I am currently teaching a class on women’s movements in the 1970s and 80s, and it is a course that asks students to do archival research. We are using Omeka as a group to do research, and Neatline presented a great opportunity to do some spatial projects. I had a huge list of members of Kansans for ERA that I wanted to map, and I needed to batch upload them. Here are notes on how to geocode information for Neatline….
Wayne Graham, Technical Director for the Council on Library and Information Resources and formerly the Head of Research and Development at the University of Virginia’s Scholars’ Lab (where he was an architect of Neatline), provides a file of additional basemaps at github. These maps can provide alternatives to Google Maps and several cool options for base layers for Neatline maps from major sources like esri. To add these maps to your Neatline, do the following: Go to https://github.com/waynegraham/neatline_basemaps and “Clone…
Enabling Google Maps in Neatline My students and I were having difficulty loading Google Maps in Neatline, so I came up with two possible solutions. The first is to upload alternative map layers. The second is to obtain a Google API key and plug it into the Neatline code. After some googling, I discovered several threads that indicated that (at least in the past) there had been a problem with Neatline’s code for OpenLayers, which doesn’t play well with Google…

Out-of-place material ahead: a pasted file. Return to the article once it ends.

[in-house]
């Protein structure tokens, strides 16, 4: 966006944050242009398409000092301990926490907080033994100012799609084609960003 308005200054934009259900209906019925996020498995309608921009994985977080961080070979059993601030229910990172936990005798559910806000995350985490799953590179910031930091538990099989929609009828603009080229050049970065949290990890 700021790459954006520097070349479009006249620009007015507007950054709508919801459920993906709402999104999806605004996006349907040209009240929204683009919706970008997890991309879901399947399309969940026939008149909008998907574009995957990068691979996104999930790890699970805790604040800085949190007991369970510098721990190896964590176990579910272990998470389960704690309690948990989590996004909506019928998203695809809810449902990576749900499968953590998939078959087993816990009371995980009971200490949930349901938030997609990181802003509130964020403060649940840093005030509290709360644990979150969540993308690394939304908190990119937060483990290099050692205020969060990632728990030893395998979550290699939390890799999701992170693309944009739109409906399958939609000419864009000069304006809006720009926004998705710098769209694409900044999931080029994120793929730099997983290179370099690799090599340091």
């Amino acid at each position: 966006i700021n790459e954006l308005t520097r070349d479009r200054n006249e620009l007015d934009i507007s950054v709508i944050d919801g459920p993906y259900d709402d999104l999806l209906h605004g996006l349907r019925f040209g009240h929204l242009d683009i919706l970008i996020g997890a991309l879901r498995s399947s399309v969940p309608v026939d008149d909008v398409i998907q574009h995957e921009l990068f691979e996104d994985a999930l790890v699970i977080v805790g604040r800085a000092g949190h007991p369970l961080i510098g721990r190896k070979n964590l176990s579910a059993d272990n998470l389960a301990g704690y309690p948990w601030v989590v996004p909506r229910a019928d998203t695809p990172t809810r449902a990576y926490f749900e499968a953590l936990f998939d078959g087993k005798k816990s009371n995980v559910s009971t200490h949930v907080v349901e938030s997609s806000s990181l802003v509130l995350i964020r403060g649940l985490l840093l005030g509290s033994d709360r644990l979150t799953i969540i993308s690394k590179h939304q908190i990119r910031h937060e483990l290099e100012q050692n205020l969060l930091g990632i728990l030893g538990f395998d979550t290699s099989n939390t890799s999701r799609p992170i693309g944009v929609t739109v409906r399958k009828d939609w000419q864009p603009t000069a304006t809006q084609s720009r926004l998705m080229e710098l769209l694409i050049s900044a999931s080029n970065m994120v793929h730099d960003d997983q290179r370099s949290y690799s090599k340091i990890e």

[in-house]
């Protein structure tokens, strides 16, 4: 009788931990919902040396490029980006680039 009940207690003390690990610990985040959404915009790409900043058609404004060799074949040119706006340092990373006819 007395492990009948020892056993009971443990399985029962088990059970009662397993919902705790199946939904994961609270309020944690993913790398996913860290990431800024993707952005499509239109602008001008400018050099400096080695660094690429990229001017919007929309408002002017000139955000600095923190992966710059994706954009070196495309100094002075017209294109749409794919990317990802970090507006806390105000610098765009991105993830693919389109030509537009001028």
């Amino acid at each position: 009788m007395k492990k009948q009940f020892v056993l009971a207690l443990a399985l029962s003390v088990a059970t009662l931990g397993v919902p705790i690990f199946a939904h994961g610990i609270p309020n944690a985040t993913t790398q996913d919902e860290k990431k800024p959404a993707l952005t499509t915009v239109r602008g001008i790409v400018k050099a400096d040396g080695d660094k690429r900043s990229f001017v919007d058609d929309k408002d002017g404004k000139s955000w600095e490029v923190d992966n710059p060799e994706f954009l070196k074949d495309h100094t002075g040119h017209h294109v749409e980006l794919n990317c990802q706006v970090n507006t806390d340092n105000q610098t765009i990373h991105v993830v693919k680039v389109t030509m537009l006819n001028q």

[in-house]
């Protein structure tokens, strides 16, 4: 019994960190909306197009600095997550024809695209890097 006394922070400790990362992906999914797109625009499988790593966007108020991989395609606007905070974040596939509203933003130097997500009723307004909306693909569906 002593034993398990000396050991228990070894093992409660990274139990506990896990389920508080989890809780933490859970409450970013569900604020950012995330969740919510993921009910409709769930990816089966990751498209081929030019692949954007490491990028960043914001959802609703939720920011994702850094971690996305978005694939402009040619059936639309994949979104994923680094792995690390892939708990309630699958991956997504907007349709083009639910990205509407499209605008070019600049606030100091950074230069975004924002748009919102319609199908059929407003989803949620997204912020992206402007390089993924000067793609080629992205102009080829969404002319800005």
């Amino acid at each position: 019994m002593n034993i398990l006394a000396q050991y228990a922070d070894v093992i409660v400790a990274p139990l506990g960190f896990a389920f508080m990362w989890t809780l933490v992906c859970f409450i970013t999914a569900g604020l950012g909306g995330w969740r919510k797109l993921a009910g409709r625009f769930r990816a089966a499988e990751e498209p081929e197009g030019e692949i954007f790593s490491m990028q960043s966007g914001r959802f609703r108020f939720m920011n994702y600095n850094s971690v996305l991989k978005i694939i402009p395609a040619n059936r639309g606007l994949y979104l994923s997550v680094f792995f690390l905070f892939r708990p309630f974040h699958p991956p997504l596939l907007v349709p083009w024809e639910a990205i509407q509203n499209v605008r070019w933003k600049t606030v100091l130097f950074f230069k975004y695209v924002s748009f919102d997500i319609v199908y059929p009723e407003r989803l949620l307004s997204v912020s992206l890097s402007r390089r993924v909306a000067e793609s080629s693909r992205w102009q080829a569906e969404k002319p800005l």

The Nineteenth Century view of the world from Houston San Francisco for Sale Mapping Inequality Kansas Sanborn Fire Maps (KU)
This week in Digital Storytelling, we are using Audacity to edit audio files. I edited this small segment to show students what they can do. That’s Tom Averill talking about his books.
I used the Kansas Alien Enemy Registration files and Tableau Public to create these visualizations:
This extremely boring graph is an experiment with Plot.ly for my Digital Storytelling class: And another example: